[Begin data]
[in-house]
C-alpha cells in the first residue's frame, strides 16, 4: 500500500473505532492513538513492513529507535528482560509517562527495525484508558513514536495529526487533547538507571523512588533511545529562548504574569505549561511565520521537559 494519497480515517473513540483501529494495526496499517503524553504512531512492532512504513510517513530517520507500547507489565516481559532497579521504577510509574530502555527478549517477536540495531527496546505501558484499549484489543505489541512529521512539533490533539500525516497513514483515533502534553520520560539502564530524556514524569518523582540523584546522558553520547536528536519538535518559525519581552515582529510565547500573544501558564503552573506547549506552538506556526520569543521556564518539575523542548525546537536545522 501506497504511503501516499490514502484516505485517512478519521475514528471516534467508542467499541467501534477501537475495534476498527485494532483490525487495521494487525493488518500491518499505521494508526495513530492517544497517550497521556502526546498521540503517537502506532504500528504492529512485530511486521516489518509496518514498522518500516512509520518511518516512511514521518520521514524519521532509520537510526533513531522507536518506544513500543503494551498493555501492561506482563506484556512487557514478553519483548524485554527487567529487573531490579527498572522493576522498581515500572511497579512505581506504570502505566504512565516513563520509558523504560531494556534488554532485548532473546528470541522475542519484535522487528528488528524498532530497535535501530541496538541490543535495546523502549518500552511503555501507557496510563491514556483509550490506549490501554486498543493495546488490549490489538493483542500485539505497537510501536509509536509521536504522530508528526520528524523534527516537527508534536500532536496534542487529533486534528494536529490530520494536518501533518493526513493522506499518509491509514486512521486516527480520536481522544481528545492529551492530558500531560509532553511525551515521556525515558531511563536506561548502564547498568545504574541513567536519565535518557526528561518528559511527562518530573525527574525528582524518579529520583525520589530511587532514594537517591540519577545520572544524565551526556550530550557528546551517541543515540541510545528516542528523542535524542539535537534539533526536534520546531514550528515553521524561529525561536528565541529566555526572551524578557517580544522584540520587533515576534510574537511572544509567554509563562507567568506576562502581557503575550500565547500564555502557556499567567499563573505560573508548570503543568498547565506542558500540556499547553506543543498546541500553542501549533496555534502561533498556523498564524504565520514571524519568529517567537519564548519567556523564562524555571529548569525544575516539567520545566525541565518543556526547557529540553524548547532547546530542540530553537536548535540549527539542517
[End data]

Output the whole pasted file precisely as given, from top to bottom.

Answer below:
[in-house]
C-alpha cells in the first residue's frame, strides 16, 4: 500500500473505532492513538513492513529507535528482560509517562527495525484508558513514536495529526487533547538507571523512588533511545529562548504574569505549561511565520521537559 494519497480515517473513540483501529494495526496499517503524553504512531512492532512504513510517513530517520507500547507489565516481559532497579521504577510509574530502555527478549517477536540495531527496546505501558484499549484489543505489541512529521512539533490533539500525516497513514483515533502534553520520560539502564530524556514524569518523582540523584546522558553520547536528536519538535518559525519581552515582529510565547500573544501558564503552573506547549506552538506556526520569543521556564518539575523542548525546537536545522 501506497504511503501516499490514502484516505485517512478519521475514528471516534467508542467499541467501534477501537475495534476498527485494532483490525487495521494487525493488518500491518499505521494508526495513530492517544497517550497521556502526546498521540503517537502506532504500528504492529512485530511486521516489518509496518514498522518500516512509520518511518516512511514521518520521514524519521532509520537510526533513531522507536518506544513500543503494551498493555501492561506482563506484556512487557514478553519483548524485554527487567529487573531490579527498572522493576522498581515500572511497579512505581506504570502505566504512565516513563520509558523504560531494556534488554532485548532473546528470541522475542519484535522487528528488528524498532530497535535501530541496538541490543535495546523502549518500552511503555501507557496510563491514556483509550490506549490501554486498543493495546488490549490489538493483542500485539505497537510501536509509536509521536504522530508528526520528524523534527516537527508534536500532536496534542487529533486534528494536529490530520494536518501533518493526513493522506499518509491509514486512521486516527480520536481522544481528545492529551492530558500531560509532553511525551515521556525515558531511563536506561548502564547498568545504574541513567536519565535518557526528561518528559511527562518530573525527574525528582524518579529520583525520589530511587532514594537517591540519577545520572544524565551526556550530550557528546551517541543515540541510545528516542528523542535524542539535537534539533526536534520546531514550528515553521524561529525561536528565541529566555526572551524578557517580544522584540520587533515576534510574537511572544509567554509563562507567568506576562502581557503575550500565547500564555502557556499567567499563573505560573508548570503543568498547565506542558500540556499547553506543543498546541500553542501549533496555534502561533498556523498564524504565520514571524519568529517567537519564548519567556523564562524555571529548569525544575516539567520545566525541565518543556526547557529540553524548547532547546530542540530553537536548535540549527539542517